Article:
My review of the English patient by Michael Ondaatje.


“The desert could not be claimed or owned–it was a piece of cloth carried by winds, never held down by stones, and given a hundred shifting names…”
The same might be said of the characters in The English Patient. For this is a beautiful, artfully crafted novel about the mapping of identity within borders, set before and during World war two when borders were in continual flux and territorial conquest and possession were the name of the game. The narrative, like the abandoned villa in which the characters take refuge and the fateful cave where the paintings of swimmers are discovered (even the desert/sea boundary has shifted over time), is a construction of haunting echoes. Ondaatje continually brings back the narrative to memory, the most secret and probably defining element of self and thus continually shows us how shifting are the borders of self. Nationality, another form of mapping identity, especially in wartime, is another prevailing theme of the novel. Kip, as an Indian sapper in the British army, straddles another drawn line. He has never felt accepted by the British as a whole though he has two English friends with whom he feels very close – Ondaatje again showing us how history’s borders are arbitrary and can be individually breached. Nevertheless he will always feel excluded, as if detained by customs. Love, not nationality, will provide him with his most vivid sense of self – undone ultimately by another impersonal act of drawing lines. The English Patient isn’t English at all, he’s a Hungarian count, and his nationality too will ultimately exclude him from his heart. He himself pastes and writes his own fragmented history into his battered copy of Herodotus’ Histories. A contrast between the conventional narrative of history with its battles and leaders and shifting allegiances and personal history made up of secret epiphanies and tragedies of timing. Together with Hana, a young nurse mourning the death of her brother and Caravaggio, a spy, thief and morphine addict Almasey, the so-called English patient, and Kip take refuge in the Tuscan villa which becomes a kind of haven where they speak to each other’s private selves and are thus able to draw up truer maps of their individual histories, until the outside world and its insistence on arbitrary stifling demarcation lines once again intervenes.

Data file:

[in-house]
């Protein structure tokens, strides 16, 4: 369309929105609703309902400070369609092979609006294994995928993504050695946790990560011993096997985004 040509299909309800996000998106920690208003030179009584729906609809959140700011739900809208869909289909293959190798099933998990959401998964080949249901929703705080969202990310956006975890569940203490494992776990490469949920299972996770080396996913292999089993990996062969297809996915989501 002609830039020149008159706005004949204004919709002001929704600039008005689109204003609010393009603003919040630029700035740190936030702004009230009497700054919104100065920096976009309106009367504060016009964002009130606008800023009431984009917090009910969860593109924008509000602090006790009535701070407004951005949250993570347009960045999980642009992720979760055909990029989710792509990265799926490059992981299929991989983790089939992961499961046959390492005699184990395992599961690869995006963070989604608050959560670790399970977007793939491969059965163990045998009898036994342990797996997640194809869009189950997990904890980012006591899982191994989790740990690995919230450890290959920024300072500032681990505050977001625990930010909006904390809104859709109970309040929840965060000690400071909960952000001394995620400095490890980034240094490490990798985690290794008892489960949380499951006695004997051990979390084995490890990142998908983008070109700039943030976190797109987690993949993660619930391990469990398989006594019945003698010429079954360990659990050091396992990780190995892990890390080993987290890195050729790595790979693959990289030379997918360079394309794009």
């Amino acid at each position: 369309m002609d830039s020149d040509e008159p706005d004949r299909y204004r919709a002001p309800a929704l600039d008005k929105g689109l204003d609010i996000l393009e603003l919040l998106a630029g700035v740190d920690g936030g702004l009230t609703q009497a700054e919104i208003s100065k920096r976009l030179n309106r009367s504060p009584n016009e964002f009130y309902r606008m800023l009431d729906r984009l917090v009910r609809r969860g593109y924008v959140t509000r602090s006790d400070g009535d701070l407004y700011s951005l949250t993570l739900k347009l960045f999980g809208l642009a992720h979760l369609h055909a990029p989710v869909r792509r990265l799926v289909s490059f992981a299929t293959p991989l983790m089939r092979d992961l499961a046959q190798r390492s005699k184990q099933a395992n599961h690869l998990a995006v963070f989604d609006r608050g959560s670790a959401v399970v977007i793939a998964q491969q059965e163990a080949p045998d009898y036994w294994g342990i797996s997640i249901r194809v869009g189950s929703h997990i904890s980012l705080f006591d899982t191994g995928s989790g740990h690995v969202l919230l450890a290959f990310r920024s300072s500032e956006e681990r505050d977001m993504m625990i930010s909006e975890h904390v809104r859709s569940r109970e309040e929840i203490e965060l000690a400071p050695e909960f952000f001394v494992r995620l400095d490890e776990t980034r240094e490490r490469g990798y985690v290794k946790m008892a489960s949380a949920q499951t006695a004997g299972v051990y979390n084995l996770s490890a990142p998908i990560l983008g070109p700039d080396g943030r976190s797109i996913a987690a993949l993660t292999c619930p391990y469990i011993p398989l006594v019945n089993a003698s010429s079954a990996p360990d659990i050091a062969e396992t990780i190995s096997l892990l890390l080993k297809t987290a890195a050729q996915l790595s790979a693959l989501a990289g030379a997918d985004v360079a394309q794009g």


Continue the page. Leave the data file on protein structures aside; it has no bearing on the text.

Also has to be said that Ondaatje’s prose is as rhythmically mesmerising and inspired as Virginia Woolf or Don Delillo at their best.


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